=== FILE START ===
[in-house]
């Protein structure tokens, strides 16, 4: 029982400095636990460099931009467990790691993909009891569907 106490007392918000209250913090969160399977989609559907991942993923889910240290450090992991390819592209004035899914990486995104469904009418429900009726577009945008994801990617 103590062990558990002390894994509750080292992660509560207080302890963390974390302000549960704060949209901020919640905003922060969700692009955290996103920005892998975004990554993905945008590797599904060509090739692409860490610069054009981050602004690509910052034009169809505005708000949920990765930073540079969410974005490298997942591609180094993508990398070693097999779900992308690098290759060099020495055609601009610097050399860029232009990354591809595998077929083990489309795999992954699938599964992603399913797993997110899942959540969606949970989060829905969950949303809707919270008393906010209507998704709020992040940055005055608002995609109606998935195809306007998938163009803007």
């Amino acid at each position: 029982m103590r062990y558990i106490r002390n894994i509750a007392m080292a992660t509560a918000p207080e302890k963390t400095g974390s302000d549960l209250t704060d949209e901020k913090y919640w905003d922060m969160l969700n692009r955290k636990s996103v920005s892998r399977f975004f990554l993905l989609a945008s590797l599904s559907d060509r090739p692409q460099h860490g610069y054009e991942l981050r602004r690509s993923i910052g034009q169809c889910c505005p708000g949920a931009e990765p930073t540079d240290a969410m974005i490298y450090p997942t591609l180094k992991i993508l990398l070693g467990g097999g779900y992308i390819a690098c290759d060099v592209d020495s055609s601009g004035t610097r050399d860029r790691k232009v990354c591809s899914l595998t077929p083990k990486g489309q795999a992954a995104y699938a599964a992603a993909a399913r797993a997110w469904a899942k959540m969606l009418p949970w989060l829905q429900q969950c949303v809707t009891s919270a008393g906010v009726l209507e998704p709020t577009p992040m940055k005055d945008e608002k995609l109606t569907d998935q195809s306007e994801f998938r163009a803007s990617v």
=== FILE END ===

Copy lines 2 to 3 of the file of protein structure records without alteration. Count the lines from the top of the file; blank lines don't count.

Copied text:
């Protein structure tokens, strides 16, 4: 029982400095636990460099931009467990790691993909009891569907 106490007392918000209250913090969160399977989609559907991942993923889910240290450090992991390819592209004035899914990486995104469904009418429900009726577009945008994801990617 103590062990558990002390894994509750080292992660509560207080302890963390974390302000549960704060949209901020919640905003922060969700692009955290996103920005892998975004990554993905945008590797599904060509090739692409860490610069054009981050602004690509910052034009169809505005708000949920990765930073540079969410974005490298997942591609180094993508990398070693097999779900992308690098290759060099020495055609601009610097050399860029232009990354591809595998077929083990489309795999992954699938599964992603399913797993997110899942959540969606949970989060829905969950949303809707919270008393906010209507998704709020992040940055005055608002995609109606998935195809306007998938163009803007």
């Amino acid at each position: 029982m103590r062990y558990i106490r002390n894994i509750a007392m080292a992660t509560a918000p207080e302890k963390t400095g974390s302000d549960l209250t704060d949209e901020k913090y919640w905003d922060m969160l969700n692009r955290k636990s996103v920005s892998r399977f975004f990554l993905l989609a945008s590797l599904s559907d060509r090739p692409q460099h860490g610069y054009e991942l981050r602004r690509s993923i910052g034009q169809c889910c505005p708000g949920a931009e990765p930073t540079d240290a969410m974005i490298y450090p997942t591609l180094k992991i993508l990398l070693g467990g097999g779900y992308i390819a690098c290759d060099v592209d020495s055609s601009g004035t610097r050399d860029r790691k232009v990354c591809s899914l595998t077929p083990k990486g489309q795999a992954a995104y699938a599964a992603a993909a399913r797993a997110w469904a899942k959540m969606l009418p949970w989060l829905q429900q969950c949303v809707t009891s919270a008393g906010v009726l209507e998704p709020t577009p992040m940055k005055d945008e608002k995609l109606t569907d998935q195809s306007e994801f998938r163009a803007s990617v």